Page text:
The Descendants

Eight years on from Sideways, director Alexander Payne returns with The Descendants, a quiet story about a family tragedy that is also an uplifting character comedy. Payne has always been able to inject his identifiably flawed, ordinary Joe characters with unexpected darts of humour and heart but his unique knack of subtly shifting moods and maintaining a complicated tone has never been more skilfully applied. Nominated for a host of Oscars at this month’s ceremony, this is a wonderful film, beautifully acted and delicately presented, as funny as it is moving.

Adapted from Kaui Hart Hemmings’ 2007 novel by Payne and comedy writers Nat Faxon and Jim Rush, the story unfolds over the course of a week in Hawaii, where busy lawyer Matt King (George Clooney) is busy deciding the fate of a huge tract of land he inherited from his founding-father ancestors. As the head of a trust established to maintain the unspoiled paradise, now worth hundreds of millions of dollars, Matt has to decide whether to sell the land to competing developers looking to build a resort and divide the fortune that accrues among a gaggle of distant cousins. A self-confessed workaholic, Matt hasn’t been much of a father to his two young daughters, precocious ten year-old Scottie (Amara Miller) and tear-away teenager Alex (Shailene Woodley). When his wife Elizabeth (Patricia Hastie) falls off a speedboat and hits her head, lapsing into a coma, Matthew must try to find a way to keep his family together as they face up to an accidental tragedy.

Beset on all sides, Matthew’s problems are compounded when his daughter, who despises him for sending her to a boarding school, insists on bringing her maddeningly laid-back boyfriend Sid (Nick Krause) along wherever they go. At the same time, his gruff father-in-law (Robert Forster) directs his grief at his daughter’s bleak prognosis towards Matthew, blaming his frugality for her accident. As Matt prevaricates over his decision to sell the land, he meets Cousin Hugh (Beau Bridges), whose head-nodding affability hides a determination to cash in on the family fortune.

Everybody in the film might carry an aloha smile and wear a flowery short-sleeved shirt, but that doesn’t make them easy to classify as simple, backwater characters. “Don’t be fooled by appearances,” Clooney intones in a witty voice-over, “In Hawaii some of the most powerful people look like bums and stuntmen.” Emotionally and financially, there is a lot at stake in The Descendants, which gradually crystallizes into a story about how hard it is to close the gap with family and the land when some vital connection is broken. Threading his way with extraordinary facility through Matt’s legal, family and emotional troubles, Payne plays drama against comedy and light against shade, without ever forcing his hand, until the moment that Matt realises how all his problems have coiled together in a clump.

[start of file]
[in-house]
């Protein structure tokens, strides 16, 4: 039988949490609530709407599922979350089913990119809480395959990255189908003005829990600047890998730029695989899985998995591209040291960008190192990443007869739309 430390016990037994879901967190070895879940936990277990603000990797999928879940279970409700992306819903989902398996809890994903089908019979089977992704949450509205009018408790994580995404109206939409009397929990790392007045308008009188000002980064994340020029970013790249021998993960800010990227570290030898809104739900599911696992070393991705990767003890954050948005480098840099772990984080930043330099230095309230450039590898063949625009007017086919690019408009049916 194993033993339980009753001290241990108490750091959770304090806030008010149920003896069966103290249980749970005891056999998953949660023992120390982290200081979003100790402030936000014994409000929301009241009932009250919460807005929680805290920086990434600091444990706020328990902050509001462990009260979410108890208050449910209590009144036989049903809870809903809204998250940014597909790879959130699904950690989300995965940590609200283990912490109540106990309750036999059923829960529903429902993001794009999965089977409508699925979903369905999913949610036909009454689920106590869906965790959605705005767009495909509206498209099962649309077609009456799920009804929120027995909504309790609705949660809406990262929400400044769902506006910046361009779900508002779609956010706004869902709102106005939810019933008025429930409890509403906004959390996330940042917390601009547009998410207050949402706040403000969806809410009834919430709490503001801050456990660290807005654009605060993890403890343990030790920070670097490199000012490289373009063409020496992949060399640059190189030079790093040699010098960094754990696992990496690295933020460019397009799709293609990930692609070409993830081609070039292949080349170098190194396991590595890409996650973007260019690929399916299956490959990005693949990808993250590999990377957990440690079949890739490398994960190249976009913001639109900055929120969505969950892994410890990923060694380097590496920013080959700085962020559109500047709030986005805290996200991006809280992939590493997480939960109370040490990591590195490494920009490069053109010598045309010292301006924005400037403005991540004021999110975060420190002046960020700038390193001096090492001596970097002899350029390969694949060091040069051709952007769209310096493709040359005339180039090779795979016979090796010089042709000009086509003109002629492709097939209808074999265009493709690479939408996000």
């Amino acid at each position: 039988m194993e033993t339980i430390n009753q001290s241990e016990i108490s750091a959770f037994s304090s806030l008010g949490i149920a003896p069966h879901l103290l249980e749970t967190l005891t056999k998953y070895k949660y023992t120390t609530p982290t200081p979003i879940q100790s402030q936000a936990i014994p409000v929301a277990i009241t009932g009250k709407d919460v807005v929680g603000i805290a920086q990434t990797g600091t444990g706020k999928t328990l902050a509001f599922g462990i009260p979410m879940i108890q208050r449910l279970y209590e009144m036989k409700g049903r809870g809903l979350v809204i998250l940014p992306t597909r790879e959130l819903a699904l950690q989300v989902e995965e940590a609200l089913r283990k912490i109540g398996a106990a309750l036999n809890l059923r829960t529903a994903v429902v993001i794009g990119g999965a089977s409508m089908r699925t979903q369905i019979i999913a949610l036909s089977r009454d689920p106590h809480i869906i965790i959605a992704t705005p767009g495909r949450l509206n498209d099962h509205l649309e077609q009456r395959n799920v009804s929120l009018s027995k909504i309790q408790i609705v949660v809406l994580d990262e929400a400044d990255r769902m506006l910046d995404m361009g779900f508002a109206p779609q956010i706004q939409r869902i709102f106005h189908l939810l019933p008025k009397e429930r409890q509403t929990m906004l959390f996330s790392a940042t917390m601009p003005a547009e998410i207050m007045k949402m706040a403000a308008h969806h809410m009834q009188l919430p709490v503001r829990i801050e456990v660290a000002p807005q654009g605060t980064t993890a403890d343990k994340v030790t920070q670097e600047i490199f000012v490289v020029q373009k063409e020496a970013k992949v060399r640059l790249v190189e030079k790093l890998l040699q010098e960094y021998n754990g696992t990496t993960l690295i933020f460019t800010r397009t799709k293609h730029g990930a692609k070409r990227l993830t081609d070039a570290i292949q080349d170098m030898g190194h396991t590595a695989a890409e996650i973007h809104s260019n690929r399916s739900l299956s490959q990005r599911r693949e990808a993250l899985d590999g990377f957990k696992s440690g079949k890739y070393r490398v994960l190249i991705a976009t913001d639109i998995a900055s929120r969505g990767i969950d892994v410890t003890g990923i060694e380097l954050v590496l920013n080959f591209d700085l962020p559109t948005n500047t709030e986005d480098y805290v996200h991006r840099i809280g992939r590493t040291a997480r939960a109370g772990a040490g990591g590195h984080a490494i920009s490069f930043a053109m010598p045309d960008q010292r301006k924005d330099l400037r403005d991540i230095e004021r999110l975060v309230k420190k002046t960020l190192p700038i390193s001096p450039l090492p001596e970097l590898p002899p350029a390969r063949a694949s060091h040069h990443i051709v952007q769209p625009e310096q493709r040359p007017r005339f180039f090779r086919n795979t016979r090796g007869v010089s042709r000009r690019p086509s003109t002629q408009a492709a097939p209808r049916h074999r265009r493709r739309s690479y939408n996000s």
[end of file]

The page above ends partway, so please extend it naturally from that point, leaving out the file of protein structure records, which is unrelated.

As he has done throughout his career, Payne balances the fallout from his dramatic revelations with brilliant darts of sharply chiselled humour. There are funny lines, and lots of them, but Payne’s real talents lie in his character’s silences, glances and gestures. Matt’s response to his daughter dropping a bombshell on his marriage is to struggle into a pair of ill-fitting sandals and flip-flop his way over to his neighbours house in a fog of sweat, with Payne’s camera following him every drenched step of the way. Never more lively or sympathetic, Clooney carries the film with a beautifully underplayed performance. Onscreen nearly the entire time, and adding a sometimes bitter voice-over, he never puts a foot wrong, except on purpose. Opposite him, and similarly essential to the film’s success, Woodley transforms convincingly from a callow girl unable to see beyond her own issues into her father’s stalwart defender, aiding and abetting him as he tries to figure everything out.

Payne’s unfussy approach gives a believably lived-in atmosphere to a place we might only know from postcards, contrasting the sumptuous landscape with images of traffic-filled highways and sprays of high-rise spreading up a bright green mountainside. The soulful soundtrack of Hawaiian songs from Hawaiian musicians is also essential to the mood, alternately joyful and subdued.

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